No Man's Sky for PC came out a few days after it debuted on Sony's PlayStation 4—and for some who prefer to play on systems they can pick and choose their own components for, Hello Games' sci-fi explore-it-all has been a bit of a mess. The game might be the quickest-selling of any on Steam in 2016, but it has also received a slew of player criticism. Over 36,000 user reviews currently spit out a "mixed" average, with comments concerning frame rate woes and game-crashing glitches.
Luckily, I've had barely any issues with the PC No Man's Sky—a relief after already putting over a dozen bug-free hours into the PS4 version. Despite seeing my share of worlds on console, I was more than happy to start over on PC—because of the way the game is generated, I had no real worries about replaying anything I'd already experienced, beyond the initial ship repair basics. I knew that the first galaxy I explored would be different to the one I saw on PS4—and as I reached out into it, and went beyond, I grabbed these shots of my progression. Which showcase one advantage of the PC version over the PS4: You can lose the HUD for taking (glorious 4K) screens.
Read more No Man's Sky coverage on VICE, here.
My starter planet—a frozen little place that I called Christmasland.
Ever seen yellow space? No Man's Sky has yellow space.
In No Man's Sky, even dead worlds can be really pretty.
Every now and then a capital ship will warp into view and every time you'll be like, yes.
Planets like this, covered in lush grass, are a genuine treat to discover after so many balls of rock.
Like this one, where I had to wander miles from my ship to find a decent source of plutonium, in order to take off again.
It's always a case of having to decide which world to visit next. They all look beautiful, but some are really misleading from space, with their surfaces varying from what they look like here.
A big, alien mushroom. If No Man's Sky had Smell-O-Vision, this would stink.
That huge floating island is not a glitch, I promise.
I named this planet Jurassic Park in honour of our lord and savior, Jeff Goldblum.
Sometimes you'll just be minding your own business, and the colours will come together and you'll just be wowed.
Alien monoliths are often bad news in sci-fi, but are they evil in No Man's Sky? So far, I can't tell you, but they're always worth checking out.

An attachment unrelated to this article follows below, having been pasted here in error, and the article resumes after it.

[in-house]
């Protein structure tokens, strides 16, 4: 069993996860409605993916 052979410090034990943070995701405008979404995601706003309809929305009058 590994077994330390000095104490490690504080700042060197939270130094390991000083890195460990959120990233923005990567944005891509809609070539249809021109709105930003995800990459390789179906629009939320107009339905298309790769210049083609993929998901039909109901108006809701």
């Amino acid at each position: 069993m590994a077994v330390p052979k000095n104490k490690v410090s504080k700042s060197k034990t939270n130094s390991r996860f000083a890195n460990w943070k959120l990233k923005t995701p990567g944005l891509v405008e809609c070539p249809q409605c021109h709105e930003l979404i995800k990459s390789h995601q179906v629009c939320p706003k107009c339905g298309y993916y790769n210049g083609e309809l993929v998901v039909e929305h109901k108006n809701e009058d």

This guy, seriously, look how happy he is.
This planet was rocked by a massive storm. It reached a rather toasty 297 degrees centigrade. Needless to say, my life support alarm was making itself known.
A big red pulsing orb. No way that this can go wrong. No way.
Pro tip: Don't attack big capital ships when you're in the game's starter craft. (Though if you do, always return to your "grave" and pick up the stuff you left behind.)
These aliens have screens for heads. That, to me, is clear Saga inspiration right here.
I took a dip in this red sea, thinking it would protect me from the radiation on the surface. Nope. It was way worse underwater.
I didn't think I'd get attached to the ships in No Man's Sky, given the need to upgrade them as you go, but I actually love this little thing.
Thought I had accidentally ruined the settings on my TV but nope, this planet is actually this green.
See, not a glitch. Just lovely big rocks, floating in the sky. I ended up stranding myself on a planet by landing on one of these without the fuel to take off again.
Space combat is super simple, but it can lead to some brilliant, dramatic moments in planetary orbit where you're chasing down space pirates.
Red sky at night, no man's delight.
Getting from world to world is super easy. If you want to go somewhere, just point your ship in the right direction, engage the pulse drive and off you go.
The variation in worlds is immense, but you occasionally start to see through the cracks a bit. I've seen this kind of mushroom/plant/thing a lot now, just in different settings.
Choices, choices. Some systems only have one or two planets. Others have loads—I've been in systems with as many as seven, so far.